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Lecture 10

GGRB13 Lecture 10 - Social Geography

4 Pages
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Department
Geography
Course Code
GGRB13H3
Professor
Shaun Tanaka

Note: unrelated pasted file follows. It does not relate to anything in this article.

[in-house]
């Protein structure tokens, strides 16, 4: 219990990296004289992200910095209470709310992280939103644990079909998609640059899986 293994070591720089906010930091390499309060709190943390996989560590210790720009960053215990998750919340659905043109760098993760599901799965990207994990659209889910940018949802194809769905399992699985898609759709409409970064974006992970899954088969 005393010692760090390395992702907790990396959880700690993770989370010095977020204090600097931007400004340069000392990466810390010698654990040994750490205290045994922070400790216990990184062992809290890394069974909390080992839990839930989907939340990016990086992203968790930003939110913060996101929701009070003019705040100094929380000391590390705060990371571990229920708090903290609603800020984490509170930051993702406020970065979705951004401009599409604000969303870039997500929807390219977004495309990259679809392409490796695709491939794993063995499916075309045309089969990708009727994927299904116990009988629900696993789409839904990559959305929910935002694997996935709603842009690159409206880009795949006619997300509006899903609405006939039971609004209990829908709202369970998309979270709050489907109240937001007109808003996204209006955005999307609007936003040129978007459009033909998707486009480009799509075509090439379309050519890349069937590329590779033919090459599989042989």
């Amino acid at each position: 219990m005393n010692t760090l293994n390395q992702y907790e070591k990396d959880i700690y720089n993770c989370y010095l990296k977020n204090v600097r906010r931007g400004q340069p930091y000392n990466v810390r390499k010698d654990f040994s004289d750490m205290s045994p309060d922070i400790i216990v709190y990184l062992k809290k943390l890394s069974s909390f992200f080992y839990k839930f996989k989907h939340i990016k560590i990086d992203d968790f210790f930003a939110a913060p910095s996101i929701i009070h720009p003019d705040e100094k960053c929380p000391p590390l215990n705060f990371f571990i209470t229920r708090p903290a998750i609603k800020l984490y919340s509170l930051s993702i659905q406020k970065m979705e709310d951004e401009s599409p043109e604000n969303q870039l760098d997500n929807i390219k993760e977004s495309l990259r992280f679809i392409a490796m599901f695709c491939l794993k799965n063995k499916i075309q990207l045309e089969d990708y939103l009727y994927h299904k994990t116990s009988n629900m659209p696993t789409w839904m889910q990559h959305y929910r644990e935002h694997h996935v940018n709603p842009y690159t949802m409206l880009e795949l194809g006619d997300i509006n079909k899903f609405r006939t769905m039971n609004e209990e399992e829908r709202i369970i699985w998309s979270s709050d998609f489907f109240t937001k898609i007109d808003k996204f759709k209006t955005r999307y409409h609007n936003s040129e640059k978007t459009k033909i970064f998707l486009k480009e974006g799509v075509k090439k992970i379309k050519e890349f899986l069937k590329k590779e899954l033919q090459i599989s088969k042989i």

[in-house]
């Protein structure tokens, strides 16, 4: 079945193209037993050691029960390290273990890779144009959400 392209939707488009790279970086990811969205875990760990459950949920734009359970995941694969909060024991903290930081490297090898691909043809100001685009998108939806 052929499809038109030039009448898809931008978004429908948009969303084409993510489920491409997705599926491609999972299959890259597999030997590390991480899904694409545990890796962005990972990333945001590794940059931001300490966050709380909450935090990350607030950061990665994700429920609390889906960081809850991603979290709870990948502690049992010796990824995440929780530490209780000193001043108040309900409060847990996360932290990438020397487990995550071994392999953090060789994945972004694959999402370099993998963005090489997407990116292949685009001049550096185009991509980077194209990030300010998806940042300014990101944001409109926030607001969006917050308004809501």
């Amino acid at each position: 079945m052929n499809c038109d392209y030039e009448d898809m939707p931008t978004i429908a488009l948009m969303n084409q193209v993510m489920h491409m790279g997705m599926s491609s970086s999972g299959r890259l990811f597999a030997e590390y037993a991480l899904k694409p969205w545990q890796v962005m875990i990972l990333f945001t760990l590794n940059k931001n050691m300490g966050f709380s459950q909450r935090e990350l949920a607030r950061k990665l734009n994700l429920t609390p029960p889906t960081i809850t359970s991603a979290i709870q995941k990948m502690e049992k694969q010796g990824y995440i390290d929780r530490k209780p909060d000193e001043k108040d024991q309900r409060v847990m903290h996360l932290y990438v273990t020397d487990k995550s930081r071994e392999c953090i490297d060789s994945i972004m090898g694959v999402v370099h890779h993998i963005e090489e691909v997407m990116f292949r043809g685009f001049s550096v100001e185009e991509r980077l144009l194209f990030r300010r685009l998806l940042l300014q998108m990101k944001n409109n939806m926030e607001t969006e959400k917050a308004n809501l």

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GGRB13 Lecture 10: Social Geography (27 November 2013) Last lecture (with criminal lawyer) - Only men get profiled - Always young men - Geographic location more important o Socioeconomic class - Whose voices are being heard What is social geography? - “Social Geography is concerned with the ways in which social relations, social identities and social inequalities are produced, their special variation, and the role of space in constructing them” (Pain et. Al, 2001) - “The product of 1960s radicalism, social geography expanded dramatically in the 1970s until it was virtually synonymous with the whole field of human geography” (Dictionary of Human Geography, 4 edition) - Interwoven together - Looks at the relationship between society and space - Study of social relations and the special structures that underpin those relations - The social construction of space and place - Struggles that make up CULTURE IN SPACE – how are social meanings and power, social and economic advantage maintained and produced in spaces? Places - Specific sites o Social processes in play at places o Class, gender, age, race - Shaped by human beings and shape the lives of human beings - Sites of human identity, security, and communities - History of places Power of Place - Places are different through human effort - Culture, power, nature, resources, etc. affect the ways that places become what they are - New Orleans o Aug ’05 and Aug ‘10 Key Themes for Geographies of Age - Social Construction of Age - Age vs. Life Course - Intersectionality between age and other social locations o Ex. Invisible City - Intergenerational understandings of age - Special constructions of age - Resisting hegemonic/normative constructions of age GGRB13 Lecture 10: Social Geography (27 November 2013) - Geographies of childhood o Ex. Giving children cameras to show their views instead of implying what they think o Level of positionality and reflexivity Key Themes for Feminism and Geography - Sex - Gender o Ex. Baby Storm – pushing the limits/boundaries of gender o What does it mean? o Social construction o Changing process of gender - Patriarchy and gender regimes o Hierarchies o Power relationships o Inequity o Injustice o Power imbalance - Feminist Geography o What is it? o How does it play into social geography? - Reflexivity Gender as a system of social meanings - “One is not born a woman but becomes one” (Simone de Beauvoir) o Can relate
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